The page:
The voice of De Anza since 1967.

La Voz News

The voice of De Anza since 1967.

La Voz News

The voice of De Anza since 1967.

La Voz News

    Democratic feuds could open up doors for Republicans leading to disagreements

    Fueds between two rival Latino Democrats could give California Republicans a chance at picking up one or two  senate seats in special elections later this year.

    California’s 32nd and 40th districts will have elections this year due to resignations.

    If this happens, can it make a difference on the efficiency of California’s government?

    With a 26 to 11 Democratic majority in the California state Senate two seats could potentially make a huge difference in the way the senate  is run.

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    With more Republicans in the senate, there could be more room for disagreements, which will ultimately affect the residents of California.

    The 32nd district election is a shootout between a Democratic faction lead by Gloria Negrete McLeod and Joe Baca loyalists.

    McLeod resigned from the senate after defeating Baca last year in the election.

    A similar situation also exists in California’s 16th district, which encompasses the San Joaquin Valley’s Kern County.

    According to an article from the San Jose Mercury News,   two Latino Democratic political families, the Parras and the Florezes, have feuded for years.

    “Rubio came from the Florez camp, having succeeded Dean Florez in the Senate seat, and two others from the Florez faction could run, either Dean Florez’s mother, Fran, or Leticia Perez, a Rubio aide who succeeded him on the Kern County Board of Supervisors,” Dan Walters wrote in his article.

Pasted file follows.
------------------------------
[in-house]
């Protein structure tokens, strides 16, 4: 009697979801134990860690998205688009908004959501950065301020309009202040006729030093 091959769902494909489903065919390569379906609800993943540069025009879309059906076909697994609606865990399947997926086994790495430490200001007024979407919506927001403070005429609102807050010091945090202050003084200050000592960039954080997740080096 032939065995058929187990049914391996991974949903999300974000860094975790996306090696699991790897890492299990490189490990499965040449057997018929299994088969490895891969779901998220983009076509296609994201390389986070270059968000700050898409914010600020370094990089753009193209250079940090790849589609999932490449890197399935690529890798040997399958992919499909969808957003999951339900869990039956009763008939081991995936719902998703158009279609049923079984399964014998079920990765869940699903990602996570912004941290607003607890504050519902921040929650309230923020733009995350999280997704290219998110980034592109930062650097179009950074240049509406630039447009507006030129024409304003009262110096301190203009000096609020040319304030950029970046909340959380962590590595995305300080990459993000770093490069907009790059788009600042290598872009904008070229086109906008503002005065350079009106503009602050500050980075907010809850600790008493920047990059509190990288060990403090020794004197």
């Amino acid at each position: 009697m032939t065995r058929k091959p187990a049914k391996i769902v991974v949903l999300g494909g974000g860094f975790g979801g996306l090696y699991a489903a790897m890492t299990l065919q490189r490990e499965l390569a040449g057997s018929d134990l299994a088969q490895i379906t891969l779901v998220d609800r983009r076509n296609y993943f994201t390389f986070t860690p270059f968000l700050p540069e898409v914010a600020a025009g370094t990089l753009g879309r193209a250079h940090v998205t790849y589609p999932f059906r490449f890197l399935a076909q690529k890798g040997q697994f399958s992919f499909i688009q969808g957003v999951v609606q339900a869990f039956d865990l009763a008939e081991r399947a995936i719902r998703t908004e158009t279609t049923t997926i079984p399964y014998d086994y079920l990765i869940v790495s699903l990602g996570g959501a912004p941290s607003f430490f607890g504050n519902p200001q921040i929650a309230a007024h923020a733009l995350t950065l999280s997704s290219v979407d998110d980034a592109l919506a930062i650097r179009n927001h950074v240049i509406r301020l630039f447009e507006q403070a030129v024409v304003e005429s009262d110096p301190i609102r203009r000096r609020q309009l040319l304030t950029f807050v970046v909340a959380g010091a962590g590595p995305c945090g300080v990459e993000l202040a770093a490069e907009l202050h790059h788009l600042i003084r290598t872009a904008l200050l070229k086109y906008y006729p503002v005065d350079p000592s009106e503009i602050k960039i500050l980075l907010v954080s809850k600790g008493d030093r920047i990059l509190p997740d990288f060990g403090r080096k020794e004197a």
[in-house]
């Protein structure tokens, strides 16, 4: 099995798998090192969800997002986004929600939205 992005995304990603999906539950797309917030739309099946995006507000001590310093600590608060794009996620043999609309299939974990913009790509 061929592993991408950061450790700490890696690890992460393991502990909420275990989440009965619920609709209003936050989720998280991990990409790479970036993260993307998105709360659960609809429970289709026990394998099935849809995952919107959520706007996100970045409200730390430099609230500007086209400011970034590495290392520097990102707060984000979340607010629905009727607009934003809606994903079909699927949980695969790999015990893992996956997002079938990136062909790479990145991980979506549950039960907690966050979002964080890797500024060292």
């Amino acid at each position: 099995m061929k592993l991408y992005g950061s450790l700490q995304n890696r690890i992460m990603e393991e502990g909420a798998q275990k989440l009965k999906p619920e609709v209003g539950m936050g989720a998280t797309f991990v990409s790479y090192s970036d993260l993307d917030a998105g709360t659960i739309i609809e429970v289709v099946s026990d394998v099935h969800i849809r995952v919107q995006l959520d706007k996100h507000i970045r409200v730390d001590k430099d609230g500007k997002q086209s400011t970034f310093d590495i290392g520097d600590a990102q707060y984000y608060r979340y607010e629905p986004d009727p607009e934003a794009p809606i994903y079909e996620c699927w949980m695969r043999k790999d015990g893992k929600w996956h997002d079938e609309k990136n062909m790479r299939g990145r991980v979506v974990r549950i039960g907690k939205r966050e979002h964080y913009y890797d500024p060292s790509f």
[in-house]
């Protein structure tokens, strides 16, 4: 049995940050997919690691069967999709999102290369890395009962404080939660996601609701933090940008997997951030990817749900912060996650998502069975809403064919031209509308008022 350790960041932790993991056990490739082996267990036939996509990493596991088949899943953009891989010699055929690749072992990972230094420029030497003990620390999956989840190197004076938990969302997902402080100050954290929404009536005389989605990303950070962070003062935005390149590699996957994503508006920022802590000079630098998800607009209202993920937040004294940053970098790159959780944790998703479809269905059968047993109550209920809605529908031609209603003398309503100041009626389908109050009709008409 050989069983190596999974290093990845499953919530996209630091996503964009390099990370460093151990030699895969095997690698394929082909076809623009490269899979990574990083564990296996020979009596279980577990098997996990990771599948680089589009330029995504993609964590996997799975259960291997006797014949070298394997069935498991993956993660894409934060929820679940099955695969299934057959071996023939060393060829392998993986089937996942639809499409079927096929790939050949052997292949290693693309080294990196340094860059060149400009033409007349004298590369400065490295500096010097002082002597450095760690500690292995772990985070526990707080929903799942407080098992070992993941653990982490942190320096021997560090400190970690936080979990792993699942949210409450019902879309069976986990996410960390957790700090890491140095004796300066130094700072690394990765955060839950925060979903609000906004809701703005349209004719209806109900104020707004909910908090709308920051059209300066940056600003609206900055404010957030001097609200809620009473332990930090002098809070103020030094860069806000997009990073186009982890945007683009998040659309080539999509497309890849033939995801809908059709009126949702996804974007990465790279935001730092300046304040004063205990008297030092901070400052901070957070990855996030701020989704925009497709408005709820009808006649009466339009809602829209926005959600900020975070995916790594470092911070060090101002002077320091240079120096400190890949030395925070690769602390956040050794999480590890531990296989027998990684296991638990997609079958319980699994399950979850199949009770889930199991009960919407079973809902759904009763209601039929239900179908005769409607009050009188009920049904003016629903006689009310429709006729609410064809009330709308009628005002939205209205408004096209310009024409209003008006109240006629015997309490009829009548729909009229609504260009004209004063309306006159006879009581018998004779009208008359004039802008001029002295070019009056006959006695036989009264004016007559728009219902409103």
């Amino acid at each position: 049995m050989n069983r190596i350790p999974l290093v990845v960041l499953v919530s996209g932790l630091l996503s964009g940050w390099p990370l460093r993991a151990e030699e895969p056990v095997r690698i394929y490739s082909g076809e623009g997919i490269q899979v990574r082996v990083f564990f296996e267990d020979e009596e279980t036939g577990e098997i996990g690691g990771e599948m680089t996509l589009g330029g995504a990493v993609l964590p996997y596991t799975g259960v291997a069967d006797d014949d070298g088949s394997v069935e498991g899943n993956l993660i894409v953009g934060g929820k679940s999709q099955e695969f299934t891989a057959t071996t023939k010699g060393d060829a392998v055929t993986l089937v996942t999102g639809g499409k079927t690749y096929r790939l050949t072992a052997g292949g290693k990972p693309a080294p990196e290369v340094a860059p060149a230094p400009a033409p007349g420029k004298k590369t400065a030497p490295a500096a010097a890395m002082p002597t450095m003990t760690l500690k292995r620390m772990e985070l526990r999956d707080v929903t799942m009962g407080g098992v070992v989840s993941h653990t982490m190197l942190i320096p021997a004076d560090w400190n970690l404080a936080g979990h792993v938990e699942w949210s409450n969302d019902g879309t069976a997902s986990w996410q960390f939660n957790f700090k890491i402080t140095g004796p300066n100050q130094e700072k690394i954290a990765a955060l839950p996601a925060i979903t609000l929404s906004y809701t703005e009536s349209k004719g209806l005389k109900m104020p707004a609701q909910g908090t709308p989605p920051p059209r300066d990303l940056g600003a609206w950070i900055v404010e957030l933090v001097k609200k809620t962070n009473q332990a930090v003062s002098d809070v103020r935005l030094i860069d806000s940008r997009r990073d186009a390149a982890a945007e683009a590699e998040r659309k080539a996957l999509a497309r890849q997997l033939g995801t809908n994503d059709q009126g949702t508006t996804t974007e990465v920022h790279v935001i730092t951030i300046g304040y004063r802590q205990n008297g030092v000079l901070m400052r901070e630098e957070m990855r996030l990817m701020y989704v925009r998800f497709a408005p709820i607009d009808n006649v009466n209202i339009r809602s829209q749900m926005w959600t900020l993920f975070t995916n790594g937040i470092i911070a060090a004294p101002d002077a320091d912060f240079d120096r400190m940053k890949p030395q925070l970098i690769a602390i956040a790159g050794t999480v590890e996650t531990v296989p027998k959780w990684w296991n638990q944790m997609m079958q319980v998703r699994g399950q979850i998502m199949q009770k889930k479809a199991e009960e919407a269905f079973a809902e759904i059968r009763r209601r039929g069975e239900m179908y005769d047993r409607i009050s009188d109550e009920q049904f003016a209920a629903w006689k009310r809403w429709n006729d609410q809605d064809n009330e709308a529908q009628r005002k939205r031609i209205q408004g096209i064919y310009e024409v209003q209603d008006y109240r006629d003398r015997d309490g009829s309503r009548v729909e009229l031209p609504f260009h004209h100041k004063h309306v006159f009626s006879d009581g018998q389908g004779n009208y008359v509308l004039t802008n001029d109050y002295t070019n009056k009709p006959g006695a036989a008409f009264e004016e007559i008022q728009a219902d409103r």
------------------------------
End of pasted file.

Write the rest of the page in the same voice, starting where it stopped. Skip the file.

If this political rivalry between two families leads to voters’ frustration, then Walters suggests that both may resign and a potential Republican candidate can take over the two spots.

    Also taking into account  the overall disappointment with budget disputes in the Democratic-led state Senate which took place in last two years, I see a certain possibility for Republican candidates to win these two seats.

    In the San Joaquin Valley where the 16th district lies, there is a plurality of Latino voters.

    A similar situation exists in  the 32nd and 40th districts.

    Even though there is a majority of Latinos in these counties, Republicans can still pick up two seats due to voter frustrations.

    Most Latinos support Democrats, mostly because of their more lenient position on undocumented immigrants and social welfare issues.

    But growing numbers of Latinos joining the middle and upper class tend to agree with the GOP because it express interests of the business community.

    Also, many Latinos are strict Catholics with conservative ideology.

    Results of the special elections are difficult to predict.

    But if the Republicans do succeed in gaining two seats in the senate, it could make a huge difference on how the laws and policies that are passed.

    The California government has been pretty inefficient in making decisions that affect all of its residents.

    If there are more Republicans in the Senate, it could open up the doors for more disagreements and more inefficiency.

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